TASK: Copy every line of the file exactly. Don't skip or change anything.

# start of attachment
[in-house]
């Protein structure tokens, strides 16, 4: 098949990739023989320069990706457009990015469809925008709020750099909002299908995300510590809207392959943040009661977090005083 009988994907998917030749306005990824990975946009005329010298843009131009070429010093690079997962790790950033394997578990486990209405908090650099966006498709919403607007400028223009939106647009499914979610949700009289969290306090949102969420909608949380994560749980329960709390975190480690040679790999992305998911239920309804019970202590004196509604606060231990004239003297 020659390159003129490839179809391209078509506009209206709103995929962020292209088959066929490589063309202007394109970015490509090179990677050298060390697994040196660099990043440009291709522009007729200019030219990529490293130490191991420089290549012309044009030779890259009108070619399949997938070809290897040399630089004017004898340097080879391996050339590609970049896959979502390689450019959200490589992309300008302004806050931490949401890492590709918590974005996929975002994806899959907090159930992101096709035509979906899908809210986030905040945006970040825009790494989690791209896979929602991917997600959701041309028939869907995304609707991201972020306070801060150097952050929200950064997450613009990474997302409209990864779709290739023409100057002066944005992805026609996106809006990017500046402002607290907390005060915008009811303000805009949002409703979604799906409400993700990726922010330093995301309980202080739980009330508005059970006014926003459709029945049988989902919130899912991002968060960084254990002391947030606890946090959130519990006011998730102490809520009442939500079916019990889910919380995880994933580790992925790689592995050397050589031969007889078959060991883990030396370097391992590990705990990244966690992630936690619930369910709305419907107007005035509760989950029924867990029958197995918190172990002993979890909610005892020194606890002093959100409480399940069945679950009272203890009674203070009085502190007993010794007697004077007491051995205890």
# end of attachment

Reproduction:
[in-house]
């Protein structure tokens, strides 16, 4: 098949990739023989320069990706457009990015469809925008709020750099909002299908995300510590809207392959943040009661977090005083 009988994907998917030749306005990824990975946009005329010298843009131009070429010093690079997962790790950033394997578990486990209405908090650099966006498709919403607007400028223009939106647009499914979610949700009289969290306090949102969420909608949380994560749980329960709390975190480690040679790999992305998911239920309804019970202590004196509604606060231990004239003297 020659390159003129490839179809391209078509506009209206709103995929962020292209088959066929490589063309202007394109970015490509090179990677050298060390697994040196660099990043440009291709522009007729200019030219990529490293130490191991420089290549012309044009030779890259009108070619399949997938070809290897040399630089004017004898340097080879391996050339590609970049896959979502390689450019959200490589992309300008302004806050931490949401890492590709918590974005996929975002994806899959907090159930992101096709035509979906899908809210986030905040945006970040825009790494989690791209896979929602991917997600959701041309028939869907995304609707991201972020306070801060150097952050929200950064997450613009990474997302409209990864779709290739023409100057002066944005992805026609996106809006990017500046402002607290907390005060915008009811303000805009949002409703979604799906409400993700990726922010330093995301309980202080739980009330508005059970006014926003459709029945049988989902919130899912991002968060960084254990002391947030606890946090959130519990006011998730102490809520009442939500079916019990889910919380995880994933580790992925790689592995050397050589031969007889078959060991883990030396370097391992590990705990990244966690992630936690619930369910709305419907107007005035509760989950029924867990029958197995918190172990002993979890909610005892020194606890002093959100409480399940069945679950009272203890009674203070009085502190007993010794007697004077007491051995205890």